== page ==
• Online jobs for students and other tips to balance school and work

    September 07, 2017 by

     

    Balancing school and work is a game of time and money. First, you need to create a budget (this is easy) to figure out how many hours per week you have to work in order to pay your bills. Then, manage your priorities by thinking through how many hours you have each week and what you have to accomplish. If balancing everything  stresses you out, there are solutions. If you haven’t thought about online jobs for students, or about asking for a raise, we have tips for you below.

    First, create a budget for yourself

    The point is to know how many hours you have to be at work each week.

    This is easy, really. Continue Reading

  • Panel of Experts provides ongoing insight to College Recruiter

    April 05, 2017 by

    Growing your business or career

    College Recruiter’s Panel of Experts brings together expert voices from around the country with insight around entry level talent acquisition—both from the employer’s perspective and the job seeker’s. Members of the panel have decades of experience in advising human resources or job seekers, and are recognized experts in their fields. They specialize in workforce solutions, best practices in diversity, university relations, internships, interviewing, resume writing, career development and more.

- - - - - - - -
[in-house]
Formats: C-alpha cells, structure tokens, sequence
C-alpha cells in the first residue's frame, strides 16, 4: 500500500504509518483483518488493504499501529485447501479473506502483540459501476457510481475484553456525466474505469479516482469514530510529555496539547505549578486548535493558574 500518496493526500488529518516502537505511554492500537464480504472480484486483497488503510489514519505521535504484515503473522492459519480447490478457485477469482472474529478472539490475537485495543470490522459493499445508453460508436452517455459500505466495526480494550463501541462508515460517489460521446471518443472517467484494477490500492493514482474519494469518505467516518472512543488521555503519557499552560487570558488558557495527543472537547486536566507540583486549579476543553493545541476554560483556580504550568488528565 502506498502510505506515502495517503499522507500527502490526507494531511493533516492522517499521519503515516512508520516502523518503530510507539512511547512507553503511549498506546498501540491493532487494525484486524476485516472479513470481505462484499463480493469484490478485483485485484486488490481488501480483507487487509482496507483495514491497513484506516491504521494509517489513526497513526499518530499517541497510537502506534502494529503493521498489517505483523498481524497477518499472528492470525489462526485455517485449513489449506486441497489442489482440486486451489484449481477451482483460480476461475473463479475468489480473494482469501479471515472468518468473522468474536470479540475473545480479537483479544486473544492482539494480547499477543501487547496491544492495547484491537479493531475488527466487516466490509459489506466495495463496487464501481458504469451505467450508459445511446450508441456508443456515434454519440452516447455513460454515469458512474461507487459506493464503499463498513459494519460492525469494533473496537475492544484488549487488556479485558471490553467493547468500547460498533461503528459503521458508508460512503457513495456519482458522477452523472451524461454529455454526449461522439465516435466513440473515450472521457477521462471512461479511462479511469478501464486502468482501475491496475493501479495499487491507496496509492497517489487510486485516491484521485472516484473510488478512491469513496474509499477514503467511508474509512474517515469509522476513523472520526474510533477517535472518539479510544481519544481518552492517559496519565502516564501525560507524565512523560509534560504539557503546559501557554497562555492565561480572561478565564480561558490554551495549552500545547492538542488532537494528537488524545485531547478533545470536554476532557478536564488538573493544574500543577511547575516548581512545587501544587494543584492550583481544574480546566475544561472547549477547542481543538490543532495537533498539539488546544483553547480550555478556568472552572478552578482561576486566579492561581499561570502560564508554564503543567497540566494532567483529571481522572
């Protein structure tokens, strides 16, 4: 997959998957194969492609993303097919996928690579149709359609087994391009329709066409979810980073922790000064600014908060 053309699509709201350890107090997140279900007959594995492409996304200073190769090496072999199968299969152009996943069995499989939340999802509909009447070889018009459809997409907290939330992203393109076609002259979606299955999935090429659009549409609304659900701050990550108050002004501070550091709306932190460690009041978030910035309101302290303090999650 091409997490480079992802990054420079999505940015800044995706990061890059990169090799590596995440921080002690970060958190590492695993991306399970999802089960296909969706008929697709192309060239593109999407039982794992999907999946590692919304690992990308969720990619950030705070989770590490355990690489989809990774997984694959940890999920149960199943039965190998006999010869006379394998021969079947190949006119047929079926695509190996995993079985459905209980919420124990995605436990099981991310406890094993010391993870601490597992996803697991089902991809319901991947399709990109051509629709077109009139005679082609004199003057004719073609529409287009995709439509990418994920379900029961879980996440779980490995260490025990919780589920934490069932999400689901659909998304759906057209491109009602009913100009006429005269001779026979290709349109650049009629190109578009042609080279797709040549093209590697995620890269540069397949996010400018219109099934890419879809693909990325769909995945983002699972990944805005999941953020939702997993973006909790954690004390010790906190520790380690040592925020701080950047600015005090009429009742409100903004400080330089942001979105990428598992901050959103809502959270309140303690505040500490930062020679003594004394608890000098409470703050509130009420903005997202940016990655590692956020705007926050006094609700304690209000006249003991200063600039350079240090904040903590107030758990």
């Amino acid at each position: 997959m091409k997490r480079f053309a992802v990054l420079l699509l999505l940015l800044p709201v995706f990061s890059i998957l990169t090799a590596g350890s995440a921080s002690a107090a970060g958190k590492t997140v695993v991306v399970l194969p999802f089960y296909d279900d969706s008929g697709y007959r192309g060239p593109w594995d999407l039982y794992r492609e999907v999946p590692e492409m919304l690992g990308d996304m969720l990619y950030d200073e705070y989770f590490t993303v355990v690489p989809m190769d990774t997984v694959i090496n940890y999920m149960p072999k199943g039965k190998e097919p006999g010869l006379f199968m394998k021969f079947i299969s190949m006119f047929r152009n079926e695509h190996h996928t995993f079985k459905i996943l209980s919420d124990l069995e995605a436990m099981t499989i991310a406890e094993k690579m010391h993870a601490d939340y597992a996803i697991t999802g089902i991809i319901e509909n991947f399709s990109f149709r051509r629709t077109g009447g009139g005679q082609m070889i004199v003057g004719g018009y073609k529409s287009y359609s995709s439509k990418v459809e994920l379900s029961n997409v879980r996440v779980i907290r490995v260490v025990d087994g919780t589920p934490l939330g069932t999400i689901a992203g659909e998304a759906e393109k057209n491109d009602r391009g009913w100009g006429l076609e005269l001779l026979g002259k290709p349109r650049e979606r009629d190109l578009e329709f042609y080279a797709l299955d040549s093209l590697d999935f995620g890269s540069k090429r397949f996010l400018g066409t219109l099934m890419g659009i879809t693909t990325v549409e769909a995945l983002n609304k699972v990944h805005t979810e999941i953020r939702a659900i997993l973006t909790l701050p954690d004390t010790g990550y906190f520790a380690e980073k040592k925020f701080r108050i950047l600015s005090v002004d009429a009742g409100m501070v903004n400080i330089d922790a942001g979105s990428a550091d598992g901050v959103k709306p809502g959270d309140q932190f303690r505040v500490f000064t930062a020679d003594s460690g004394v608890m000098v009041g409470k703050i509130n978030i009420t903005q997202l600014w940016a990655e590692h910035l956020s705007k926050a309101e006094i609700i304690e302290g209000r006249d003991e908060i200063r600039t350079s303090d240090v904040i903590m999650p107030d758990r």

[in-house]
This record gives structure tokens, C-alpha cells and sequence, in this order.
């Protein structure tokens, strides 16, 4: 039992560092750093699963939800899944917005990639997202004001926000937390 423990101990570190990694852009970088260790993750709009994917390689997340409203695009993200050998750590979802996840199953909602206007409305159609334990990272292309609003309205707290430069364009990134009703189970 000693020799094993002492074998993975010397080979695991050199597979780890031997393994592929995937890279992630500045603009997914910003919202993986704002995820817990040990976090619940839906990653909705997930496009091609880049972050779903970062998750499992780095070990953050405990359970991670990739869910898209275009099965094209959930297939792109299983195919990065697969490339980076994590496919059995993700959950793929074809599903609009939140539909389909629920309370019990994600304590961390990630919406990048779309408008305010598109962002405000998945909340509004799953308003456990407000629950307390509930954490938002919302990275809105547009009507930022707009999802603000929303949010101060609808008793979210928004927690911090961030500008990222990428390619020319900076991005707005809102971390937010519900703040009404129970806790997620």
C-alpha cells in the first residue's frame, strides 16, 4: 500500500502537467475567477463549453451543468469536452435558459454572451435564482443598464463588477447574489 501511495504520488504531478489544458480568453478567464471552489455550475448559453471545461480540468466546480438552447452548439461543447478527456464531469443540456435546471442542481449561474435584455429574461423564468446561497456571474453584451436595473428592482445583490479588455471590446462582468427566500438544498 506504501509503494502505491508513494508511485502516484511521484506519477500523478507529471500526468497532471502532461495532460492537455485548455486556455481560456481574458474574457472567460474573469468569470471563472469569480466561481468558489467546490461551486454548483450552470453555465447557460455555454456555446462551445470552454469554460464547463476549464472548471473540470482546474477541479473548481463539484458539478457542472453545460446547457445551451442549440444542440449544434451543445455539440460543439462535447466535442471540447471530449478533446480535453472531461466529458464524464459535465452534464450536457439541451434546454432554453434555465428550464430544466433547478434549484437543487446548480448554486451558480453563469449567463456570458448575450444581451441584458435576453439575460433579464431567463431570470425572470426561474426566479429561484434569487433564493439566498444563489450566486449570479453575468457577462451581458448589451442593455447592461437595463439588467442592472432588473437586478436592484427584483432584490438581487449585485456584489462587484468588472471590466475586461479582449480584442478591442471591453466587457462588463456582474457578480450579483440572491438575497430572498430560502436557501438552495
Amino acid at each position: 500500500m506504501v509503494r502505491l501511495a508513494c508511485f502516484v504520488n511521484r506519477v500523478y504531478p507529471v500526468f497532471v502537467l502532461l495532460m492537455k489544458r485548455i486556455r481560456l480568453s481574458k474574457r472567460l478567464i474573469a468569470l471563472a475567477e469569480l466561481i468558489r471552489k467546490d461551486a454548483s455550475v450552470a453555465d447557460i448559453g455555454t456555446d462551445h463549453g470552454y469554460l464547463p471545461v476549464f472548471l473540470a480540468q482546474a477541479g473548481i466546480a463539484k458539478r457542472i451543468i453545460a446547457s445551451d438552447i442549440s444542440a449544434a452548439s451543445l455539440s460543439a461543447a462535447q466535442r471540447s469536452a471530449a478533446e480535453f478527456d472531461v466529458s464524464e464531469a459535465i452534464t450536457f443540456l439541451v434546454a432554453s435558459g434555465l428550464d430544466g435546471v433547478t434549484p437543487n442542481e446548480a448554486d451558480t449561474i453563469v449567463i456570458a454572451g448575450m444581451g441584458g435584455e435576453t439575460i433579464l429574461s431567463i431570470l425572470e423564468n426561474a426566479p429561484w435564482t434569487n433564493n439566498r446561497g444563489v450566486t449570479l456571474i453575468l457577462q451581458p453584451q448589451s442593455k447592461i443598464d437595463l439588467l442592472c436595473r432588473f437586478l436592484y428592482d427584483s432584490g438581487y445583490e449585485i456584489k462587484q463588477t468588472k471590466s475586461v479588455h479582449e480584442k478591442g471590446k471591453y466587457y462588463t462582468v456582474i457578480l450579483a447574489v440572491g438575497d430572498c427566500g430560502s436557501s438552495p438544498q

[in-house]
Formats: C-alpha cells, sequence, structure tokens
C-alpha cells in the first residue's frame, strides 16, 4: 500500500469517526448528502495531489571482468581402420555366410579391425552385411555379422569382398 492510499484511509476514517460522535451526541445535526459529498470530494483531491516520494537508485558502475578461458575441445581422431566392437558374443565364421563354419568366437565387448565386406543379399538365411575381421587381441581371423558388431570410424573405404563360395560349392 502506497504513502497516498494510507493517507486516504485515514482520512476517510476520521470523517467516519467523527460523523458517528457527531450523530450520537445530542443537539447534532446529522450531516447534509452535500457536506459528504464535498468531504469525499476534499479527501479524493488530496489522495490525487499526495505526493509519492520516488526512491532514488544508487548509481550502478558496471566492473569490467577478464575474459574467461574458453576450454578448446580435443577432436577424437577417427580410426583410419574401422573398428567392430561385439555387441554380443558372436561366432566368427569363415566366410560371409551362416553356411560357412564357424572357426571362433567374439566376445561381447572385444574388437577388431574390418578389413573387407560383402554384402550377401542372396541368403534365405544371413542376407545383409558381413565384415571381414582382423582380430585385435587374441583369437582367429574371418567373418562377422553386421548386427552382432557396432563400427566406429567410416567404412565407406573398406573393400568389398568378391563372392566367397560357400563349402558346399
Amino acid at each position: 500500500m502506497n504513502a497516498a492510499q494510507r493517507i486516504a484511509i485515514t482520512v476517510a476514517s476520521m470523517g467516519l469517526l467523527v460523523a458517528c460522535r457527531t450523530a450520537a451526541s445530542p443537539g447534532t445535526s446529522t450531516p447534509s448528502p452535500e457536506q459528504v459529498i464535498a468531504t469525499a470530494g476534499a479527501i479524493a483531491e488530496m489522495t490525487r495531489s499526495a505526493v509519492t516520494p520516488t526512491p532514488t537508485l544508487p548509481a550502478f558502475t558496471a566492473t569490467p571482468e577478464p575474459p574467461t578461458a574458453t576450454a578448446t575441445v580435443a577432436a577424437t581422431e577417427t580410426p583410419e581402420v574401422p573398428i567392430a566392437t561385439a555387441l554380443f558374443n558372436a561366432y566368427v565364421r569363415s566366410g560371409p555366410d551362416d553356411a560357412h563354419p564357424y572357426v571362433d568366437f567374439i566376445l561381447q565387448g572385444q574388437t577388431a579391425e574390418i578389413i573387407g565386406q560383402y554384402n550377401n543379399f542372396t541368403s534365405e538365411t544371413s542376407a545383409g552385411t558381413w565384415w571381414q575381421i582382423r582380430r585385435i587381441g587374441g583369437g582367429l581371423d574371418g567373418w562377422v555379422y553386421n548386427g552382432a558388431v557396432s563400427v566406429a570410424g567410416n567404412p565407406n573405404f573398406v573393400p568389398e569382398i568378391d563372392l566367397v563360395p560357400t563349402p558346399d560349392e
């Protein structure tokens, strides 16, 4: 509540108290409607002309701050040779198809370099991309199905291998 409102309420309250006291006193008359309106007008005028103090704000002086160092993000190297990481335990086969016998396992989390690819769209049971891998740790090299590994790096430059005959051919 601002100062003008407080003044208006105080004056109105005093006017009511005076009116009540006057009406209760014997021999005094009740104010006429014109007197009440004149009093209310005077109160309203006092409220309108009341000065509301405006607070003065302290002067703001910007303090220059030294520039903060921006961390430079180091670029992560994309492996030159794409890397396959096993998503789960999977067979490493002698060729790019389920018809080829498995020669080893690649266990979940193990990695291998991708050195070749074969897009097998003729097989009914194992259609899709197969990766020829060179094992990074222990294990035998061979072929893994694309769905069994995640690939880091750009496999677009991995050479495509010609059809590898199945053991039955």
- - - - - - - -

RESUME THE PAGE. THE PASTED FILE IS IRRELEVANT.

At College Recruiter we believe that every student and recent grad deserves a great career. We are excited to offer their deep insight to our readers and followers, who we believe will learn how to apply best practices to their own hiring approaches or job searches. Every month we will share a discussion with members of the Panel of Experts. Watch the videos, read the blog posts, and find all archived discussions on  LinkedIn for recruiters, LinkedIn for job seekers, Twitter, Facebook, and YouTube.

    Members of the panel:
    Martin EdmondsonMartin Edmondson, Chief Executive at Gradcore. At Gradcore, Martin specializes in graduate recruitment, employment and employability, with the aim of maximizing graduate potential for organisations, universities and places. Martin has a wide range of experience and skills, gained from working across the public, private and third sectors.

    Marky Stein, Fortune 100 Career Consultant. Marky Stein career consultantMarky is the author of “Fearless Interviewing”, named the #1 interviewing book of the “100 Best Career Books of All Time” by onlinecollege.com. Her book “From Freshman to Fortune 500: 7 Secrets to Success for Grads, Undergrads and Career Changers” is due May 2017.